No surprise, then, that I am the biggest fragrance whore you’ve ever met- and, while I’ll still go for more, here are three of my latest- and most remarkable- lovers:

1. The sheet in a black and white nude photograph

White afternoon, a bit moist- like all fall afternoons in Paris-, a bit chilly but still¬†languorous, like the naked back of the summer lying on a day bed. The model is up, you can see her slender legs in the background, blurry, beautiful and shiny- she’s almost naked, soft, comfortable, wrapped in sheets and talking to the photographer. He has a funny hat and two sad eyes, she has a gap in her front teeth and curly, short hair. They like each other, even though she has many lovers and he- none but his black room. The wind is blowing soundlessly through the white curtains, the studio smells a bit like coffee, a bit like cold and the stage is still set. No fish nets, they ended up using a sheet and the straight light coming through the blinds… The street is roaming many stories below, you can hear the cafe bell going off with every customer and the day is sharp and lazy like a demoiselle with too many admirers.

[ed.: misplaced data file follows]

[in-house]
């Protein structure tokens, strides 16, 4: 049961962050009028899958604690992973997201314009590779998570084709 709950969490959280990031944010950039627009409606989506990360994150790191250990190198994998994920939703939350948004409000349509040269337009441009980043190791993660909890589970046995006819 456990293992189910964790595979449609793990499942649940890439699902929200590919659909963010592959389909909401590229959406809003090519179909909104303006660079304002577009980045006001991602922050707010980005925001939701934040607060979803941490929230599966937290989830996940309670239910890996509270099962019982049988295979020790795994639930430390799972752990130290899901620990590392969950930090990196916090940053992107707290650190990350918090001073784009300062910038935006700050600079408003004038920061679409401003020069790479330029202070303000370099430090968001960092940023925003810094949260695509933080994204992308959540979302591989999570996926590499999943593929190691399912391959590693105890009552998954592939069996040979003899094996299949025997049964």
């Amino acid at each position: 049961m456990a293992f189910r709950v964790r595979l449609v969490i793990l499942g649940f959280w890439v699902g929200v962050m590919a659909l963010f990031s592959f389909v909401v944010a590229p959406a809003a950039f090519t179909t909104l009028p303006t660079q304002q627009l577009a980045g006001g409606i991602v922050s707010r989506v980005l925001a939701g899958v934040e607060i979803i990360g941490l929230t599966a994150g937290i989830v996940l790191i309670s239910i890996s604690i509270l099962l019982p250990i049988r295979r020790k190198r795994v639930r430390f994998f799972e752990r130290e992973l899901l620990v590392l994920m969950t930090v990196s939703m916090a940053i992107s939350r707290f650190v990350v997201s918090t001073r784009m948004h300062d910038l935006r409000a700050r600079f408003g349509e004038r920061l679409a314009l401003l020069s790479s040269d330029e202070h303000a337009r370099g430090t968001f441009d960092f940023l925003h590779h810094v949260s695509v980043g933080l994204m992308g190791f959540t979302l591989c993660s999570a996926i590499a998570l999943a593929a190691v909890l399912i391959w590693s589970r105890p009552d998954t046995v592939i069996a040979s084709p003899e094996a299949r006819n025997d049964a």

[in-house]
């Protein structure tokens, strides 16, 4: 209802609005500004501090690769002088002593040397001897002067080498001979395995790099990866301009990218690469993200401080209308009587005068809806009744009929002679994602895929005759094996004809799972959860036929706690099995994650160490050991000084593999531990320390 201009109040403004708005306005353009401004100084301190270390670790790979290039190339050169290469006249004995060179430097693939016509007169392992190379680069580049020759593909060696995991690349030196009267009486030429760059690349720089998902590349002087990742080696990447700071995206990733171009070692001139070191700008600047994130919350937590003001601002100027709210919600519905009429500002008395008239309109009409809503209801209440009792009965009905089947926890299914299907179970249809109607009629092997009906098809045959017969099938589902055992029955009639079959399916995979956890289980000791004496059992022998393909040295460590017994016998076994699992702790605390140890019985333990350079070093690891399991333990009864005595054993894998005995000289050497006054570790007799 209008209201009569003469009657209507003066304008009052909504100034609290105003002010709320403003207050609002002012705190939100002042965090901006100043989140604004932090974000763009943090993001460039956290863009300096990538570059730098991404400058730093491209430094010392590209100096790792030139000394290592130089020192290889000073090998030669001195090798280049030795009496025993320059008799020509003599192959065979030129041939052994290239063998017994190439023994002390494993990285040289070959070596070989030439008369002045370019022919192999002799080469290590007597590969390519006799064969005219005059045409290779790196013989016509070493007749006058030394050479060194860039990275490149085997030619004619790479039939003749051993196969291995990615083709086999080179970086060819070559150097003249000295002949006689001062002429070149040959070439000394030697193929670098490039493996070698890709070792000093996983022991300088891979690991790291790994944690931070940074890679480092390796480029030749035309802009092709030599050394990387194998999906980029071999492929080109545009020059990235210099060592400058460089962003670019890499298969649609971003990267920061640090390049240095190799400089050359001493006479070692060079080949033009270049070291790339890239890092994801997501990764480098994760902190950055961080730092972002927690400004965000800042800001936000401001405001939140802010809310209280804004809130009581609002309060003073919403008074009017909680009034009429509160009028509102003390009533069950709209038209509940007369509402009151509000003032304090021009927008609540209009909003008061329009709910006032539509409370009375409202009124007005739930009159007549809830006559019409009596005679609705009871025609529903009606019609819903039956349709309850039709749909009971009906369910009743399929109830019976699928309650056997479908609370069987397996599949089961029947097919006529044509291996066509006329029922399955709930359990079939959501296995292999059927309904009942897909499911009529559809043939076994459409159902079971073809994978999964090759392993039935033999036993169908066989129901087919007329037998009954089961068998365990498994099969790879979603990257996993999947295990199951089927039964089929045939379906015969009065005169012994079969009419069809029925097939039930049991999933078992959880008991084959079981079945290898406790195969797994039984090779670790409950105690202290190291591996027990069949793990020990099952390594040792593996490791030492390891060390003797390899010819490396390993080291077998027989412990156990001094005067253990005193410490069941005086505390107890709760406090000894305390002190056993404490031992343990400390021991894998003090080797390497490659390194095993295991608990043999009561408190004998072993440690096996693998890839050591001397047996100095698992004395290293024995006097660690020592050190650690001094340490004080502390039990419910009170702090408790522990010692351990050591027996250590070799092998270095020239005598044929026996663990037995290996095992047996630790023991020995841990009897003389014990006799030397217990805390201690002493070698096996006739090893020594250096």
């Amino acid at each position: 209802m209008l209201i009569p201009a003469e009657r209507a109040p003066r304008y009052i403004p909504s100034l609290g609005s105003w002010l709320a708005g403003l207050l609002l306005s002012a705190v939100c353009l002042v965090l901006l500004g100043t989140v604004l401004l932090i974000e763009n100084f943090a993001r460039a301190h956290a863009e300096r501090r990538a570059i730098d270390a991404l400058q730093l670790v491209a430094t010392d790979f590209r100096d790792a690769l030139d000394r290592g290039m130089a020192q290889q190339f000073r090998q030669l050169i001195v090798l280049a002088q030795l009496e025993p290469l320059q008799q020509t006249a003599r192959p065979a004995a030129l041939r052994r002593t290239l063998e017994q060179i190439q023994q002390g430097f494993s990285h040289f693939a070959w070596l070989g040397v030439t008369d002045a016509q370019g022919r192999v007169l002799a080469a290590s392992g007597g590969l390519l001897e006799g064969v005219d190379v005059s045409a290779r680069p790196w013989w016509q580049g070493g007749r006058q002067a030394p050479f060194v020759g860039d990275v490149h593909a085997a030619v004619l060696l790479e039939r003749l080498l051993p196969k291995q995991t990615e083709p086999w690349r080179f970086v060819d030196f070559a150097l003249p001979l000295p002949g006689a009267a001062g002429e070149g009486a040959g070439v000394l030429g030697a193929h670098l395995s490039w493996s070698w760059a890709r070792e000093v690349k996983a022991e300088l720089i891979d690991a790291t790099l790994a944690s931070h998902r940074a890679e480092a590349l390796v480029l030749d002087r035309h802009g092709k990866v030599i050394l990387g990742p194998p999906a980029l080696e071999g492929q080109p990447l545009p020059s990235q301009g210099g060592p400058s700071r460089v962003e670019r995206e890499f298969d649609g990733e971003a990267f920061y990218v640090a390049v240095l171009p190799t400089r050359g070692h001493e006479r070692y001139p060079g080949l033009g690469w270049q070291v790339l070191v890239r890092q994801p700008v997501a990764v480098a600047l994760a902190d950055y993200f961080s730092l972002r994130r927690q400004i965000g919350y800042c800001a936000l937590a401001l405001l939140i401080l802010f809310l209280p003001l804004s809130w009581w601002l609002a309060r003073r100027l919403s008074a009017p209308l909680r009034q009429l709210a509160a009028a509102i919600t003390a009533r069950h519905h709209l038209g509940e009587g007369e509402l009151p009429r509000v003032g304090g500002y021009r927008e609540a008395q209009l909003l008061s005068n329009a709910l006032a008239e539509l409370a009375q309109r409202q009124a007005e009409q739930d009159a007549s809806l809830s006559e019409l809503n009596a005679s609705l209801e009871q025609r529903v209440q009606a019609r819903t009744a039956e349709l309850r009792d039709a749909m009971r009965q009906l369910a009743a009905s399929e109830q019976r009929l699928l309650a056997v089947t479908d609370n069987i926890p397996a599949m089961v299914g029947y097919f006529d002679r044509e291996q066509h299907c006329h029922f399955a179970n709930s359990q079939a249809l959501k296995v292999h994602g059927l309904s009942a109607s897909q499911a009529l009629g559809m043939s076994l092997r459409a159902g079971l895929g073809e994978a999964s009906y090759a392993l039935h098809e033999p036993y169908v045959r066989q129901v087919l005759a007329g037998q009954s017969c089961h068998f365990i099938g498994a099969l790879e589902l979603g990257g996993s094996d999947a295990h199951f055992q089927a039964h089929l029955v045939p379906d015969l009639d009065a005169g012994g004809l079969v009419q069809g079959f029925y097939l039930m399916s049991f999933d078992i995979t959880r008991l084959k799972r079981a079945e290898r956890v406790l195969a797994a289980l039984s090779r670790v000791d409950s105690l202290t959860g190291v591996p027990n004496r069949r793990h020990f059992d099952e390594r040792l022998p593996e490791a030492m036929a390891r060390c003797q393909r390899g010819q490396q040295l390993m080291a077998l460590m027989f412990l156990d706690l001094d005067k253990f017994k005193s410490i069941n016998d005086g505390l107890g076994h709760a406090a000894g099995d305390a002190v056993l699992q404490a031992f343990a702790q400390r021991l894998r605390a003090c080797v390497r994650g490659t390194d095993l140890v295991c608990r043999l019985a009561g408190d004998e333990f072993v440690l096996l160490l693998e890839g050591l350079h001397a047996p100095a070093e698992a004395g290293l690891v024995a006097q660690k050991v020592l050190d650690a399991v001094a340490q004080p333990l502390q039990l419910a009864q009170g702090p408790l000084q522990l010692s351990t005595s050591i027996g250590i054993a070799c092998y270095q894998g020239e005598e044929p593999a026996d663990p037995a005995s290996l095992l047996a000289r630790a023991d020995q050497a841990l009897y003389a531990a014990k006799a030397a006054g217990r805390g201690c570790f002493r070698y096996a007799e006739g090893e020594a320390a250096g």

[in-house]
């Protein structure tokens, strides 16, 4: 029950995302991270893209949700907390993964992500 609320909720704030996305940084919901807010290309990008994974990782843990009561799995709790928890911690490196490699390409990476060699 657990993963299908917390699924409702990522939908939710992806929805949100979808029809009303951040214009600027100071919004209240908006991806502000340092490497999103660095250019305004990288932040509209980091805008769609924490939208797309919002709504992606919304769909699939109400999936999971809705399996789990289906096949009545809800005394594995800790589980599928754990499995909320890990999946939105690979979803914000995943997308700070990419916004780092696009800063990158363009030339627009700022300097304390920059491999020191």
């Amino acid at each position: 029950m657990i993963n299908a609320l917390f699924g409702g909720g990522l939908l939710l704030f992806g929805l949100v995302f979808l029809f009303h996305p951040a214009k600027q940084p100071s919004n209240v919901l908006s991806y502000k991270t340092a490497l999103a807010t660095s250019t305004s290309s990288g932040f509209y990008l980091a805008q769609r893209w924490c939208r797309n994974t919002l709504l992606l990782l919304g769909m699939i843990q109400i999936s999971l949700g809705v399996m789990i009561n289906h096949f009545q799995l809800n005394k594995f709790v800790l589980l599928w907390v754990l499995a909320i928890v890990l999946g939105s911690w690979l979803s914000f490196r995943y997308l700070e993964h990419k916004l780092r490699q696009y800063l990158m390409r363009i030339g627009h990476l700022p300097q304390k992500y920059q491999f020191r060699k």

What We Do in Paris is Secret from A Lab on Fire, 2012 (perfumer: Dominique Ropion)- a deep, discrete, addictive, thoroughly feminine, unique scent. This perfume is sophisticated.

what we do in paris is secret | a lab on fire

What they say it smells like: bergamot/ Turkish rose/ Tonka bean

What I smell: honey, lychee, clover, heliotrope and vanilla, sandalwood, amber, a bit of rose and some flower I can’t name (a sweeter bergamot… if it exists).

Sillage: on my skin, less than 2 hours- which is disappointing. However, the dry-down is strong and loyal to what the perfume smells like when you put it on- which is not something I’m used to.

Overall: extremely well constructed, unique and sophisticated formula… a tour de force.